There are three basic components of your development environment that you must decide on before you start developing an Android game. These include:
- Game engines
- Integrated development environments (IDEs)
- Graphics APIs
Develop with game engines
A game engine is a software framework that includes a set of libraries and tools for game development. Using a game engine lets you focus on game content and optimization, while easily implementing things like:
- Game loops
- Input device support
Game engines usually include an IDE and other tools for configuring features, designing, developing, compiling, and exporting your game to Android and other platforms.
To work with a game engine, you can choose from among the following approaches:
- Use an unmodified game engine (recommended)
- Customize an existing game engine
- Develop a new game engine
Use an unmodified game engine (recommended)
Working with an unmodified game engine is the simplest approach to developing Android games. To do so, you must choose a game engine that meets Android development requirements.
Game engines you can use without modification
Here are some existing game engines that support Android development:
- Unity: commercial; uses the C# programming language.
- Godot: open source; supports multiple programming languages including GDScript, C#, and C++.
- Defold: open source; uses the Lua programming language.
- Unreal: commercial; uses the Blueprint visual scripting system and C++. (Specializes in high-end 3D graphics)
For information about setting up and working with these engines, see Using a game engine on Android.
Develop with IDEs
The IDE you use to develop Android games depends on the game engine you use and your workflow. The most common game engines include a game editor for design and code editing, which game developers typically use along with Android Studio.
A game editor often tightly integrates game design features with code editing. In some cases these editors help designers complete development tasks without writing code.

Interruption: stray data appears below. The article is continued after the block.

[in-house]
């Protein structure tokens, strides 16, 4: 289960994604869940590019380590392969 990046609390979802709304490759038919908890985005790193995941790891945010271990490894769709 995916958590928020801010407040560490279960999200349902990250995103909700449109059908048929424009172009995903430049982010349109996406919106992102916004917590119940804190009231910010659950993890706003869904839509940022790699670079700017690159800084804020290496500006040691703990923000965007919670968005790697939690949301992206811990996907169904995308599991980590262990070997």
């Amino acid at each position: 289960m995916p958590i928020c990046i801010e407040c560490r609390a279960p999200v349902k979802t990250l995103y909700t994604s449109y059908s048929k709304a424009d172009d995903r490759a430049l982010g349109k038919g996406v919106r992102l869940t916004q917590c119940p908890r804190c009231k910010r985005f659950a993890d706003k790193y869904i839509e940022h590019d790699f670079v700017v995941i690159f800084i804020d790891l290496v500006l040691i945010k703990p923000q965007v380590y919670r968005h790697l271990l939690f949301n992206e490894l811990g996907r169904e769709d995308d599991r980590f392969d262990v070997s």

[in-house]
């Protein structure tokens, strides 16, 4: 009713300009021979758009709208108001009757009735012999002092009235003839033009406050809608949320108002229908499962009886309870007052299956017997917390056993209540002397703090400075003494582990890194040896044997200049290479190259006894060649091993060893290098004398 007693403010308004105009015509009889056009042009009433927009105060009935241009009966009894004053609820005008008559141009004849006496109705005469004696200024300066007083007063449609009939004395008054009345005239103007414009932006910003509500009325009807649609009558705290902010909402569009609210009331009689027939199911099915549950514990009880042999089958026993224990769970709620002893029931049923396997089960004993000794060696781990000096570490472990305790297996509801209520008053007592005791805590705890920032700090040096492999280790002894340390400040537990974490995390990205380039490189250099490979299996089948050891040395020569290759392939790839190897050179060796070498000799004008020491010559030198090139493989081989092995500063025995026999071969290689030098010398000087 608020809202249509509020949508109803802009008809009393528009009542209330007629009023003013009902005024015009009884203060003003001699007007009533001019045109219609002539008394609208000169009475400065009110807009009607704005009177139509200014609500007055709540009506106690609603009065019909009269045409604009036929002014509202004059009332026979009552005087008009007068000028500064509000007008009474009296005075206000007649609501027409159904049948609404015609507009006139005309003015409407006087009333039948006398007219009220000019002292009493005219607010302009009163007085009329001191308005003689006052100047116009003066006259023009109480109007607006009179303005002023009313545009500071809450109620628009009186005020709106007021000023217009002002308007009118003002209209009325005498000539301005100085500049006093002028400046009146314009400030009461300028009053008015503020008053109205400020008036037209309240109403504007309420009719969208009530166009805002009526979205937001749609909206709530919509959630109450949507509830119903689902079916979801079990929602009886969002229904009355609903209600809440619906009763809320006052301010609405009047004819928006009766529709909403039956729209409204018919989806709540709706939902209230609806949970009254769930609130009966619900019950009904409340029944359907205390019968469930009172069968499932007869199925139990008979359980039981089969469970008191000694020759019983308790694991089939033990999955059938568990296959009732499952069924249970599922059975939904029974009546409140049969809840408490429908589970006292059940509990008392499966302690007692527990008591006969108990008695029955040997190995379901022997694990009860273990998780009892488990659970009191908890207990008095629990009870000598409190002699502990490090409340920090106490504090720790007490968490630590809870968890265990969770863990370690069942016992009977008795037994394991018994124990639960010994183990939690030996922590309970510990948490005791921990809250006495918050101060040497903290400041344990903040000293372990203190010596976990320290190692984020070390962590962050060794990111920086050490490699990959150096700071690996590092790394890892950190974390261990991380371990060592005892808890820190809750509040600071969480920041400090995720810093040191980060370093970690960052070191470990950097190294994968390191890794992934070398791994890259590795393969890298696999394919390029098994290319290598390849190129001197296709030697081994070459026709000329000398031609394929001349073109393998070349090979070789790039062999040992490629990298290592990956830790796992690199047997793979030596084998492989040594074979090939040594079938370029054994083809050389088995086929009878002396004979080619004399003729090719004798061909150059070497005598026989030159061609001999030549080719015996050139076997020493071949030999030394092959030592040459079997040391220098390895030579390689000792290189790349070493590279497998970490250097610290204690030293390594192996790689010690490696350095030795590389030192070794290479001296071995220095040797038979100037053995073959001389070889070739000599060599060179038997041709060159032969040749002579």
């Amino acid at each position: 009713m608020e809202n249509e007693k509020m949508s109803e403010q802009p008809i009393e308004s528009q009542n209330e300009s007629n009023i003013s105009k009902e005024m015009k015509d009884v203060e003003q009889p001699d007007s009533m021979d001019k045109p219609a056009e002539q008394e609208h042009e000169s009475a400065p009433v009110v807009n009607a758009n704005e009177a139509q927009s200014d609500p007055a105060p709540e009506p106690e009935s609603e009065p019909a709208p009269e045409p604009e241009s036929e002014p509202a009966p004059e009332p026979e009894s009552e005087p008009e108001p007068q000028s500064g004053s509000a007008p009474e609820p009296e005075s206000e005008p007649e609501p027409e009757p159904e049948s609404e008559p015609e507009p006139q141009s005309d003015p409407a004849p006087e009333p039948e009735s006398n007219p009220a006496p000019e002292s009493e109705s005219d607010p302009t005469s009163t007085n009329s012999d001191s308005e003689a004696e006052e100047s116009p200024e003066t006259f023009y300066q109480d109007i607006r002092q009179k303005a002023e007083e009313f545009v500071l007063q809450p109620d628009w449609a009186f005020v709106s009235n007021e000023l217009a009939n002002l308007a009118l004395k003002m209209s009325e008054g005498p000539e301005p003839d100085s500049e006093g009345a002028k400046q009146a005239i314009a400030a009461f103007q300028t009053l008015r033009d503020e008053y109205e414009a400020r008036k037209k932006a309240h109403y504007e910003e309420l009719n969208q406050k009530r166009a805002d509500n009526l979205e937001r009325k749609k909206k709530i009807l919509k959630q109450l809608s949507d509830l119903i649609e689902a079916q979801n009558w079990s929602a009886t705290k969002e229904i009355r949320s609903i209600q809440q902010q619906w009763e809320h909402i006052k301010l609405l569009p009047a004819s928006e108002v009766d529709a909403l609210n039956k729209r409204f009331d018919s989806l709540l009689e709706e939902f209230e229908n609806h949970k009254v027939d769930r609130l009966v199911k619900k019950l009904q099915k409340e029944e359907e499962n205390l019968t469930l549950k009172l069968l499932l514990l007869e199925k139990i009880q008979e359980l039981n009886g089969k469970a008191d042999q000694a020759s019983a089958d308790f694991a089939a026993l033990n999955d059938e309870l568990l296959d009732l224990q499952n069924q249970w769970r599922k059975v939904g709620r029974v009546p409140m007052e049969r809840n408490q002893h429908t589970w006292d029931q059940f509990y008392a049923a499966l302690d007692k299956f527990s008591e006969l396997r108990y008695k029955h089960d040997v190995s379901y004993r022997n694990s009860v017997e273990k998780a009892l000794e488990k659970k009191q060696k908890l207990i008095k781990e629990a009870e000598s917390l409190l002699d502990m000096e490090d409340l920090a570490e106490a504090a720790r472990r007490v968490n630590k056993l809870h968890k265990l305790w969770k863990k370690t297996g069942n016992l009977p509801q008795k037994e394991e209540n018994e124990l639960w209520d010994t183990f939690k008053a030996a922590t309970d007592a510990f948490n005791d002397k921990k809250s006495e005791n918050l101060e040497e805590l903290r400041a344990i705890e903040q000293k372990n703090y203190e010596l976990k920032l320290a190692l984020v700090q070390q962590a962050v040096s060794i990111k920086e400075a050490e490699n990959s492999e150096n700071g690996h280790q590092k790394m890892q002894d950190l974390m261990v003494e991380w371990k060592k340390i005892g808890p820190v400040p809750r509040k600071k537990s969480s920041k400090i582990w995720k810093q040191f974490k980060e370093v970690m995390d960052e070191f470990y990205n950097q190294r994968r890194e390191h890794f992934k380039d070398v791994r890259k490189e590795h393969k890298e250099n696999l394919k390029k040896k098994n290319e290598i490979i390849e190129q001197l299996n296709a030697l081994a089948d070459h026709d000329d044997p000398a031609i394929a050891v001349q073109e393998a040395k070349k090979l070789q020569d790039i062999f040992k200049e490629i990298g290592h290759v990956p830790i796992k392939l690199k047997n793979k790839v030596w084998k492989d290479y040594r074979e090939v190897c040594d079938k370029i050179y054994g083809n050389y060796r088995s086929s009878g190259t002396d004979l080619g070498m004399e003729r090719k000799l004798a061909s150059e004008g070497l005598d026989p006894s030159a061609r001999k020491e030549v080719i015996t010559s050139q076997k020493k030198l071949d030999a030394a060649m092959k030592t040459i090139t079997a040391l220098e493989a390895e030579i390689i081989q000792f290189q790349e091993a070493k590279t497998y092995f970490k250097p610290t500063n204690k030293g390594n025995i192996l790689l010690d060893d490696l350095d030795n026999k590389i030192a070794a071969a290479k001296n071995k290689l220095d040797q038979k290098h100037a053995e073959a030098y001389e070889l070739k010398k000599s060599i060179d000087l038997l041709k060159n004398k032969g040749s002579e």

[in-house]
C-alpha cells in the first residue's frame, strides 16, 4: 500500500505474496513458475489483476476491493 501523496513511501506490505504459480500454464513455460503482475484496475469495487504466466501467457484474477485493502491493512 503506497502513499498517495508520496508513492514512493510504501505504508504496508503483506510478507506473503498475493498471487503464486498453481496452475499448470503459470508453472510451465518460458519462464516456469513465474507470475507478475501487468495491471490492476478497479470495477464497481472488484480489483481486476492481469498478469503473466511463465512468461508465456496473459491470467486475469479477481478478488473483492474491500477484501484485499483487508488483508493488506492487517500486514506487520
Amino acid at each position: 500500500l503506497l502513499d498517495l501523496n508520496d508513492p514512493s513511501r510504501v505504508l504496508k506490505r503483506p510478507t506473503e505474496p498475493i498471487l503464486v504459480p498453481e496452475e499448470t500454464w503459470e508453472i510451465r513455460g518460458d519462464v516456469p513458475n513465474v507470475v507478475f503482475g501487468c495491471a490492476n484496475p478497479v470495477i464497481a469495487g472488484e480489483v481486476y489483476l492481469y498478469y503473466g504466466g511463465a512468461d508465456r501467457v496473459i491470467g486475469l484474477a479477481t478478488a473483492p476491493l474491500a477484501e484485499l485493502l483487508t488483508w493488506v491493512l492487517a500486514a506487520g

If you are developing your first Android game, the simplest and best option is to use a game editor along with Android Studio, because game editors:
- Provide UI and a toolset focused on game design.
- Integrate asset design and code editing tasks.
- Focus on the supported programming language.
- Include modeling and rendering tools.
Android Studio is the official IDE for developing Android apps. You should install it along with any other IDEs that you plan to use. With Android Studio, you can:
- Debug code written in C/C++, Java, or Kotlin.
- Manage the Android SDK, which you must use to build Android games.
- Build, test, profile, and optimize games.
- Edit C/C++ code using the Android NDK.
- Configure app packages and Google Play settings.
For more information, see Android Studio.
If you're developing your game on Windows using Visual Studio, you can add Android as a target using the Android Game Development Extension (AGDE) for Visual Studio. This option for advanced game developers targets games that are already in development using a Visual C++ project. You can use AGDE to do the following:
- Use an existing Visual C++ project to create an Android game.
- Debug and profile your game using Visual Studio.
- Use distributed build systems such as Incredibuild or SN-DBS.
For more information, see AGDE.
Develop with Graphics APIs
To achieve the best 2D and 3D graphics performance, your Android game must use a low-level graphics API to communicate with a GPU. The most widely supported options for Android game development are:
- OpenGL ES
OpenGL ES or Vulkan are required to use the Android Games Development Kit (AGDK) to develop a game in C or C++. They are the only two graphics APIs supported by the Android GPU Inspector (AGI) graphics profiling tool.
For information about the Android GPU Inspector, see AGI.